Once again, we can see that a crisis can accelerate decision-making when it crystallises political will. Solutions that seemed out of reach only a few years or even months ago are now possible. As the history of European construction reminds us it is usually in times like this, in times of crisis that we can make progress in the European project.He is defining the "beneficial crisis" – but he could also be quoting Jean Monnet.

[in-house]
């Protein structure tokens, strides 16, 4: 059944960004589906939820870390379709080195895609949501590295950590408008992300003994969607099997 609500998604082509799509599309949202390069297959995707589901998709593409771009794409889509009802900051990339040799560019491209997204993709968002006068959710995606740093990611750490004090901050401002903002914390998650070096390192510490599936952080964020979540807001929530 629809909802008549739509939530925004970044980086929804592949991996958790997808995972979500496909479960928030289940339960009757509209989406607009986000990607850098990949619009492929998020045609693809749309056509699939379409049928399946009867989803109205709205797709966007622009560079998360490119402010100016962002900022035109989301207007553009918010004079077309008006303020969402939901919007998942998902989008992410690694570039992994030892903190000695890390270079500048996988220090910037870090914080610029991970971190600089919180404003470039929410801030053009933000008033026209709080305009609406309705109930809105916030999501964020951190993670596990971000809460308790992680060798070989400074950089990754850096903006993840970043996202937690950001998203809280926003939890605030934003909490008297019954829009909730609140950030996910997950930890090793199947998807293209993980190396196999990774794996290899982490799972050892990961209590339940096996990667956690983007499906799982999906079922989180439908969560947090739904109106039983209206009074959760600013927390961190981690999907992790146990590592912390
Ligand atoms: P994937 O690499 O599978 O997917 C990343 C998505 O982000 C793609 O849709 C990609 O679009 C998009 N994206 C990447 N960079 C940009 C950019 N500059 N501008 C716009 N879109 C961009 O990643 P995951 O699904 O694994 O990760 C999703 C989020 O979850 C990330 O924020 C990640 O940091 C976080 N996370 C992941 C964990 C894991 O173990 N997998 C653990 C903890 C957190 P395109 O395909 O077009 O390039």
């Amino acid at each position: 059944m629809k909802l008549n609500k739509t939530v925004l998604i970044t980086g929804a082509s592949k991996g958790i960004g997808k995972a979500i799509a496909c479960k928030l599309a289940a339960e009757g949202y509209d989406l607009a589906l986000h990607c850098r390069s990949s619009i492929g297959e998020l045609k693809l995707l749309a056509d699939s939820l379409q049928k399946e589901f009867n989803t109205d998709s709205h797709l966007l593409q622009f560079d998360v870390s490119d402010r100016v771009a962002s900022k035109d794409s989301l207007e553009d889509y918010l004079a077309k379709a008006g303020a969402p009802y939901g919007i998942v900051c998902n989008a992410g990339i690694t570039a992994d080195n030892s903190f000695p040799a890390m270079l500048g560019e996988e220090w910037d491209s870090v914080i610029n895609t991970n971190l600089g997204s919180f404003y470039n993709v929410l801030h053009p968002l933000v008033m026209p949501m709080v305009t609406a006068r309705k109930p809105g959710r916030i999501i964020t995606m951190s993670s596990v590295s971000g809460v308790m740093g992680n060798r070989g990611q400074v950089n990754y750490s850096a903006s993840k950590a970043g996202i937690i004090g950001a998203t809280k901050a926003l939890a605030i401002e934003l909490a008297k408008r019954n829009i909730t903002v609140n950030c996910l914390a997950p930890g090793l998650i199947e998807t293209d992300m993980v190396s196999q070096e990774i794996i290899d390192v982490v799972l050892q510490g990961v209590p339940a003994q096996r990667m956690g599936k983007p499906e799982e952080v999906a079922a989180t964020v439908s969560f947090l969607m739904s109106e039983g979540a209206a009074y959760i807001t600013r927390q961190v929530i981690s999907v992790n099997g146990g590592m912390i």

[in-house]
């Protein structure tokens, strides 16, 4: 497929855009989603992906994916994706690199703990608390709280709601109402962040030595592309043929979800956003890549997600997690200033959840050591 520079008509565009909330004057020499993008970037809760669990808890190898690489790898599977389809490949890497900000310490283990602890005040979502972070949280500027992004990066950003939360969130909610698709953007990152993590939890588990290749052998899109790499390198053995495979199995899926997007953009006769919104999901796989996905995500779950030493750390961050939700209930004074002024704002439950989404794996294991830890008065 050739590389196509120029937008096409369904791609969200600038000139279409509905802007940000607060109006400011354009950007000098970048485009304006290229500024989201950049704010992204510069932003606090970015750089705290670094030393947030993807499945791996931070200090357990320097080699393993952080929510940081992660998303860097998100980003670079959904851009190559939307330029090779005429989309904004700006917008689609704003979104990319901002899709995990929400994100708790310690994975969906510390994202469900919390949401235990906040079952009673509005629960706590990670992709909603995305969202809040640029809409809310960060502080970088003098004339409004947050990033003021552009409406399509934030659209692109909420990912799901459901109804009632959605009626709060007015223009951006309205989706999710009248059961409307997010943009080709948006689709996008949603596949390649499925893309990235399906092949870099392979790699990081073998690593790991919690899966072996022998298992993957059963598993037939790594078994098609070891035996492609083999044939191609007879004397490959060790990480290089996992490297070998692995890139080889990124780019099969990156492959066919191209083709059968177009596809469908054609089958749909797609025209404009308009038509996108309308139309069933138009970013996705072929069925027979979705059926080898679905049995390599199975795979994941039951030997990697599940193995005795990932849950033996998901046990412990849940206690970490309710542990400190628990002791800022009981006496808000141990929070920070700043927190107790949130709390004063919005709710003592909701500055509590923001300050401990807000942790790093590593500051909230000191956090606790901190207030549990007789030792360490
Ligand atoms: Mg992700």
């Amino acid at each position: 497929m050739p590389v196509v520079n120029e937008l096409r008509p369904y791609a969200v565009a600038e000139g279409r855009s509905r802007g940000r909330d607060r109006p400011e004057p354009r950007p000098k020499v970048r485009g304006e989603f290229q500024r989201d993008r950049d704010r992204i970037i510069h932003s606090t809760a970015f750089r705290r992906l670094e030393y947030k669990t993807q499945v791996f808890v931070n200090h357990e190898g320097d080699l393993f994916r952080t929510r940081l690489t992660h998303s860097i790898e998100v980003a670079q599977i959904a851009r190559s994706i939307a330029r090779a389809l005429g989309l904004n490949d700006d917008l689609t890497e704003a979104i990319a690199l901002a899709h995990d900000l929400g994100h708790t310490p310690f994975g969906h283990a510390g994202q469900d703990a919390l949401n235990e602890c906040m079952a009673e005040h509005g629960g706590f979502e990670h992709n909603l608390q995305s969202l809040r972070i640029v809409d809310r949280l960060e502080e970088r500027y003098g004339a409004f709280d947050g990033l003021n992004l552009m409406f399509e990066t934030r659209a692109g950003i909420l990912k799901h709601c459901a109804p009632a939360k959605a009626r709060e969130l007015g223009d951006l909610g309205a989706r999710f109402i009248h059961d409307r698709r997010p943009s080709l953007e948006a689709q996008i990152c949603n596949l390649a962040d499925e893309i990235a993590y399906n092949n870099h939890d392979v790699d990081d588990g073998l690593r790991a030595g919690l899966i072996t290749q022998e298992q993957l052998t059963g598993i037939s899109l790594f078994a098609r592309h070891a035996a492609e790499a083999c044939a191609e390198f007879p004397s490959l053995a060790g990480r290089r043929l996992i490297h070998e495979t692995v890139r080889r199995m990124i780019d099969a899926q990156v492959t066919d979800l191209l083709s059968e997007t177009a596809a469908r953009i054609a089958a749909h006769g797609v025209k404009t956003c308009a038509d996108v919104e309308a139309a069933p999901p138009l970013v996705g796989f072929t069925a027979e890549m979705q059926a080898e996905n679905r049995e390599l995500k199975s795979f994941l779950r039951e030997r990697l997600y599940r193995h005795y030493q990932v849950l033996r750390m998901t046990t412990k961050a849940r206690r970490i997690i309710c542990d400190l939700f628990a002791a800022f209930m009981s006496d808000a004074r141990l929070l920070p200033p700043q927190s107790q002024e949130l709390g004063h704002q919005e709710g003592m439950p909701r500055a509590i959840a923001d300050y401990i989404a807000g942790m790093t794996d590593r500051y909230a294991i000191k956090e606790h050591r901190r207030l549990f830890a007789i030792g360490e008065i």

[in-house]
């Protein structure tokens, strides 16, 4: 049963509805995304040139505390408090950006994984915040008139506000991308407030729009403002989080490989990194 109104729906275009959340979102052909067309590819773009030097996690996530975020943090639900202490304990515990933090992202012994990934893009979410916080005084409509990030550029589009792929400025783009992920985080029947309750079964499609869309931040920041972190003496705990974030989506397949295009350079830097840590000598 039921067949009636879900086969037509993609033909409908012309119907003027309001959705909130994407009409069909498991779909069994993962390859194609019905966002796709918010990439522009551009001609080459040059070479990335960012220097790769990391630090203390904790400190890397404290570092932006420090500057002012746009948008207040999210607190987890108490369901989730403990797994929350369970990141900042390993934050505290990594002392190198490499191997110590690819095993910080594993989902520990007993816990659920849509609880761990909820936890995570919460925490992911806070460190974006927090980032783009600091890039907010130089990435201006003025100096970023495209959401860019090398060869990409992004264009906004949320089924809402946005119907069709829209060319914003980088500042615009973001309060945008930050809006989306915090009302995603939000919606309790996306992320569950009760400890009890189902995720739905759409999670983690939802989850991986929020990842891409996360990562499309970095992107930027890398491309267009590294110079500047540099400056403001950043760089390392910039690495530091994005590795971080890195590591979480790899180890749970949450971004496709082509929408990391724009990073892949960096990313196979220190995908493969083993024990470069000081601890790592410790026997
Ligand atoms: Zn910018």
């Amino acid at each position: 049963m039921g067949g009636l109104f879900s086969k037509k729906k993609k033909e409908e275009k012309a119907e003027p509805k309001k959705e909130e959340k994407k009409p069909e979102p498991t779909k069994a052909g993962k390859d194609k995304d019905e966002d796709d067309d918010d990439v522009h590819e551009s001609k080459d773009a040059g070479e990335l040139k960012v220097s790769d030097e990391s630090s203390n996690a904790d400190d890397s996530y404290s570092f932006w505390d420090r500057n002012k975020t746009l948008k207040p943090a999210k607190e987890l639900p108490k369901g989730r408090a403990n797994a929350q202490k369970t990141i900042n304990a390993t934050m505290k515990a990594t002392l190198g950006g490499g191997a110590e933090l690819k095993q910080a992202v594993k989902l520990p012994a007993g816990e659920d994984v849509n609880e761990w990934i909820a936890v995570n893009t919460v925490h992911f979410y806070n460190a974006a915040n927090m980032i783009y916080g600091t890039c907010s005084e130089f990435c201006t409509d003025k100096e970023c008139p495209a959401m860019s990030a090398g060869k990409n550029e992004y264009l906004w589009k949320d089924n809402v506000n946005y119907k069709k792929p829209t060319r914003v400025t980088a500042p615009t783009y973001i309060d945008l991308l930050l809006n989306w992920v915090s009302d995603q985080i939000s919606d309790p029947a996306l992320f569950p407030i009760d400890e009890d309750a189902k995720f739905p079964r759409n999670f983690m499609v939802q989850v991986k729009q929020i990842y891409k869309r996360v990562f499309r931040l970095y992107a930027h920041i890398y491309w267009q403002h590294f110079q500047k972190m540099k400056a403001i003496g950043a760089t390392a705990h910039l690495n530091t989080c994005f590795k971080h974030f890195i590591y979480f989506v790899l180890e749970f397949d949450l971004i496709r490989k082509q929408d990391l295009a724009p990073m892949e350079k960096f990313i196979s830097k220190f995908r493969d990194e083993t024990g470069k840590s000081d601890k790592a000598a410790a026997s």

In fact, as we noted in a piece we wrote five years ago it was in 1975 that a Study Group on "Economic and Monetary Union 1980" observed that crises could be "the occasion of progress, by provoking a crystallisation of latent wills."
"Great things are almost always done in crises," it declared, an early exposition of the "beneficial crisis" doctrine. And, all those years later, Barroso is just repeating the mantras. You have to give the "colleagues" two things – they are consistent, and persistent.
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